Clinical Review

Skin disease in pregnancy

BMJ 2014; 348 doi: http://dx.doi.org/10.1136/bmj.g3489 (Published 03 June 2014) Cite this as: BMJ 2014;348:g3489
  1. Samantha Vaughan Jones, consultant dermatologist1,
  2. Christina Ambros-Rudolph, consultant dermatologist2,
  3. Catherine Nelson-Piercy, professor of obstetric medicine3
  1. 1Department of Dermatology, Ashford and St Peter’s Foundation Trust, Chertsey, Surrey KT16 0PZ, UK
  2. 2Department of Dermatology, Medical University of Graz, Austria
  3. 3Women’s Services, Guy’s and St Thomas’ Foundation Trust, London
  1. Correspondence to: S Vaughan Jones Sam.Vaughan-Jones{at}asph.nhs.uk

Summary points

  • Pregnancy causes changes in the immune system that result in an increase in autoimmune disease and reduction in cell mediated immunity

  • The two commonest skin conditions in pregnancy are atopic eruption of pregnancy and polymorphic eruption of pregnancy

  • Pemphigoid gestationis is a rare autoimmune bullous disease that can cause reduced fetal growth and prematurity

  • Many common skin diseases may flare in pregnancy and treatment may need to be modified for the safety and wellbeing of the mother and fetus

  • Pemphigoid gestationis, pemphigus vulgaris, and systemic lupus erythematosus can all lead to neonatal involvement from passive transfer of maternal antibodies across the placenta

  • Emollients are the mainstay of treatment in reducing pruritus and giving women relief of symptoms

Skin problems are common during pregnancy, but accurate diagnosis can be difficult. Skin changes in pregnancy can be broadly divided into physiological (box 1),1 specific dermatoses of pregnancy, and other common skin diseases in pregnancy.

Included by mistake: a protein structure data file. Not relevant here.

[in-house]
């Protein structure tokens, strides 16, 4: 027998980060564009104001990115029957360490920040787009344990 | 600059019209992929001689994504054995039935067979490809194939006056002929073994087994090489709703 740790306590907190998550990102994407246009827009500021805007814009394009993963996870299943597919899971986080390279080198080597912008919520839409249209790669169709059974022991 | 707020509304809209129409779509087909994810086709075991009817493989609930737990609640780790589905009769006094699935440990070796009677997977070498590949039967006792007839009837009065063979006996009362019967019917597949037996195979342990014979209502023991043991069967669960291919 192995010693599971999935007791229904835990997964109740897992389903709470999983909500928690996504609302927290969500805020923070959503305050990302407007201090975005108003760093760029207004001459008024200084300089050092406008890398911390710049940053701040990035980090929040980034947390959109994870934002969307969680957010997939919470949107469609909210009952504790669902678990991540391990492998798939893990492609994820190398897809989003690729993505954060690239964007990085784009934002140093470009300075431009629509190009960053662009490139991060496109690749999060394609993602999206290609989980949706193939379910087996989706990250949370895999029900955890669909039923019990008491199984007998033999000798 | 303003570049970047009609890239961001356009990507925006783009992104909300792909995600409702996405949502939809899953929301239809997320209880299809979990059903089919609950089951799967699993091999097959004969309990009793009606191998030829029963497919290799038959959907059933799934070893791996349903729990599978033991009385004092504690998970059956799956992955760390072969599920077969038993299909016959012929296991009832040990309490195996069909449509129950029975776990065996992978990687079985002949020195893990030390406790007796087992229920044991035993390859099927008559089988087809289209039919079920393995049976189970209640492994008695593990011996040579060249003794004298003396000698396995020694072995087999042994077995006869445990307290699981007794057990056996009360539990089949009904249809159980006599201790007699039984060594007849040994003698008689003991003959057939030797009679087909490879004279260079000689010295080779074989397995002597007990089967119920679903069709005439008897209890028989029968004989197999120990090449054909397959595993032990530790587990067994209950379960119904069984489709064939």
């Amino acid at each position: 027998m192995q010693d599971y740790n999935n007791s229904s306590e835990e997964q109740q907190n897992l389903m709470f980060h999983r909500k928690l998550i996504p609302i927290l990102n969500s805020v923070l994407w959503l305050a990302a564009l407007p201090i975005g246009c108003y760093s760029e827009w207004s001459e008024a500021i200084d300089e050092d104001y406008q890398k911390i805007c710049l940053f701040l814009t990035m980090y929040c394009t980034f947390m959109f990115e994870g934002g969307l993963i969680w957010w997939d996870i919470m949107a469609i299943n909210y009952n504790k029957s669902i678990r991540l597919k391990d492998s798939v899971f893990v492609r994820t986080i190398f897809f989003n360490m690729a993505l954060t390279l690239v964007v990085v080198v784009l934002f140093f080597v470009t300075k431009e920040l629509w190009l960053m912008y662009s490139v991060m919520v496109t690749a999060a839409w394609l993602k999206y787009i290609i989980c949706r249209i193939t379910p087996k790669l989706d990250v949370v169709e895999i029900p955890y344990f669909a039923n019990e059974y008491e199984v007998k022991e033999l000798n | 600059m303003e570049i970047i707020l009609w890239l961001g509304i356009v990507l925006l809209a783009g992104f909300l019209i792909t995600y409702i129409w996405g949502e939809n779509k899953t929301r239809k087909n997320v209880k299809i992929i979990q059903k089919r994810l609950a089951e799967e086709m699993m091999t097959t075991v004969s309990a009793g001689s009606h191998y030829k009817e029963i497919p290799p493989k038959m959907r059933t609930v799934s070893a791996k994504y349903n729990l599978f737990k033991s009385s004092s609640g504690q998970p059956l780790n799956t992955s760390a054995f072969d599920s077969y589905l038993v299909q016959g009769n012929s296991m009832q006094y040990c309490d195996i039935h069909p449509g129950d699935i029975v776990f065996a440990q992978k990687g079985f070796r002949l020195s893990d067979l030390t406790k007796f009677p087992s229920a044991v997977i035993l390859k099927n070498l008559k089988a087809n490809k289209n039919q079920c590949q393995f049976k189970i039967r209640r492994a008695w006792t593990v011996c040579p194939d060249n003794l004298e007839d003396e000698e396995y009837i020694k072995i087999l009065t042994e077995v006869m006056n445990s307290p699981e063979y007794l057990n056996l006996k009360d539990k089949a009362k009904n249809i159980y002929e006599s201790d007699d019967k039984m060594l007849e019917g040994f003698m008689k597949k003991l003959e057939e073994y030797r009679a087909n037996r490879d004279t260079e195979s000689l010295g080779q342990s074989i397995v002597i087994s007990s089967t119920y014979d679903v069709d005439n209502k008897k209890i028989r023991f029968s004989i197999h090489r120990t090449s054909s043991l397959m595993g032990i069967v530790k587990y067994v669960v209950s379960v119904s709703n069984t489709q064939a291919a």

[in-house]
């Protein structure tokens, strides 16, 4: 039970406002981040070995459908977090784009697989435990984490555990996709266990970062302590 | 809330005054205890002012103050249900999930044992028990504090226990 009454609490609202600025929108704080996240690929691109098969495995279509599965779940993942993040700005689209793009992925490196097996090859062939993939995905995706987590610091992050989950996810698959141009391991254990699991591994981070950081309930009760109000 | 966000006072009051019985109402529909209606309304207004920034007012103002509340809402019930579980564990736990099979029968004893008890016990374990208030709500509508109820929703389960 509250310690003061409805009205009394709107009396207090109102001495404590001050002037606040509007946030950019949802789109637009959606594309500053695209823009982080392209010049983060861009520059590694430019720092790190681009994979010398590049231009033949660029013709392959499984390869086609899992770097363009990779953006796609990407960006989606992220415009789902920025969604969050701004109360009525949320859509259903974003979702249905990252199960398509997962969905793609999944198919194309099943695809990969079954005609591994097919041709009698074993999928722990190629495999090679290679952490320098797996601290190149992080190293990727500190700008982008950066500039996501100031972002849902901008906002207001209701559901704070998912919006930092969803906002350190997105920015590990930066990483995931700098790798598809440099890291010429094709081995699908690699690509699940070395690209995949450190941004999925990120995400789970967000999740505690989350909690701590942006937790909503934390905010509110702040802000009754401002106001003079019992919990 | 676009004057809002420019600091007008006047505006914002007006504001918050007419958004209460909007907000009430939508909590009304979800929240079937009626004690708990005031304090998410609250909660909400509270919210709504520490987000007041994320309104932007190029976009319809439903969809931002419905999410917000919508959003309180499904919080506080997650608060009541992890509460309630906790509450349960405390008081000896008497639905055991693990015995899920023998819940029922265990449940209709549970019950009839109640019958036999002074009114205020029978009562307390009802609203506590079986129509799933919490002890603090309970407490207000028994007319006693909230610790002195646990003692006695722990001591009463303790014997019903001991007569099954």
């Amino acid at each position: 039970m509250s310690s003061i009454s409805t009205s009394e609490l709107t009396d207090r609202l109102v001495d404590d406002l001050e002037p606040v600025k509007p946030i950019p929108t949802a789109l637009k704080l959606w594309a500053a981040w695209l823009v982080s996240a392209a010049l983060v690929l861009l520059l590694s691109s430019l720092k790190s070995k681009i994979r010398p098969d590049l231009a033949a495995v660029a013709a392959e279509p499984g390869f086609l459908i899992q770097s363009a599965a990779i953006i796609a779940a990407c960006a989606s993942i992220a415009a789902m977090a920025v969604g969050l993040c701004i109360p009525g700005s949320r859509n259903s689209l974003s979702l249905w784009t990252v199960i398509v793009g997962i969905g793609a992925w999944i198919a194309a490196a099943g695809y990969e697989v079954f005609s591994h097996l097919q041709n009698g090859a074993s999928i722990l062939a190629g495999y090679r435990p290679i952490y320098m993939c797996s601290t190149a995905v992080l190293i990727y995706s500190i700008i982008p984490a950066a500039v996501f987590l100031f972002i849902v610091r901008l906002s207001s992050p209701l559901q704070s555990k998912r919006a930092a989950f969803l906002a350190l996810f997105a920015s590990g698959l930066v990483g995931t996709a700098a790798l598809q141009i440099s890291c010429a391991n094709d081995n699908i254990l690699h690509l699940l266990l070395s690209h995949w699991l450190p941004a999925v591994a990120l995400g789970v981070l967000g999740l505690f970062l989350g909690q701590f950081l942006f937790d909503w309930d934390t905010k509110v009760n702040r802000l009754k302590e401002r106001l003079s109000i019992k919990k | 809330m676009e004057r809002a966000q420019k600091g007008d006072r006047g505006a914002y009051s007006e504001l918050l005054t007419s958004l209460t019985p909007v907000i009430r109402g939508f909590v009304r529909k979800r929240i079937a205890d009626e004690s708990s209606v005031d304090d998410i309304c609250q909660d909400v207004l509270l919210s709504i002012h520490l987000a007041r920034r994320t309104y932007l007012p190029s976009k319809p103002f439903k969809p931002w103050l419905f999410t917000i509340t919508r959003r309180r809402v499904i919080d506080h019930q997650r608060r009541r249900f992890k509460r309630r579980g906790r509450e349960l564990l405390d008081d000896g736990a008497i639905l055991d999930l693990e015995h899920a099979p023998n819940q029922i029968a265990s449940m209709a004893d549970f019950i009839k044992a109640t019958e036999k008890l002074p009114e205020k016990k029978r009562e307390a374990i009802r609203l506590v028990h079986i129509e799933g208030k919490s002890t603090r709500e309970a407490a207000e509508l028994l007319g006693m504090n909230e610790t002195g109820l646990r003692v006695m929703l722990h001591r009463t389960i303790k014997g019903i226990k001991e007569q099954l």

Box 1 Physiological skin changes in pregnancy

  • Hyperpigmentation—linea nigra, areolae, melasma, naevi, vulvar melanosis

  • Striae distensae—increased in third trimester

  • Pruritus gravidarum—common in the first and second trimester (affects 1 in 5 women)

  • Hair changes—telogen effluvium (post partum)

  • Nail changes—ridging, splitting, distal onycholysis, longitudinal melanonychia

  • Vascular changes—telangectasia, varicosities, pyogenic granulomas, haemangiomas, peripheral oedema

  • Eccrine glands—activity increased (increased sweating)

  • Apocrine glands—activity reduced (reduced sweating and apocrine secretion)

  • Sebaceous glands—activity increased (in third trimester)

  • Immune system—shift from T helper 1 to T helper 2 lymphocyte profile

In our experience of pregnancy skin clinics, approximately 50% of women present with an exacerbation of a common inflammatory skin disease (for example, eczema, psoriasis, acne, rosacea) or a skin infection. Around 30-50% of women present with one of the specific dermatoses of pregnancy (pemphigoid gestationis, polymorphic eruption of pregnancy, or atopic eruption of pregnancy).2 Pregnancy causes specific management issues, and there is often confusion over which treatments can be …

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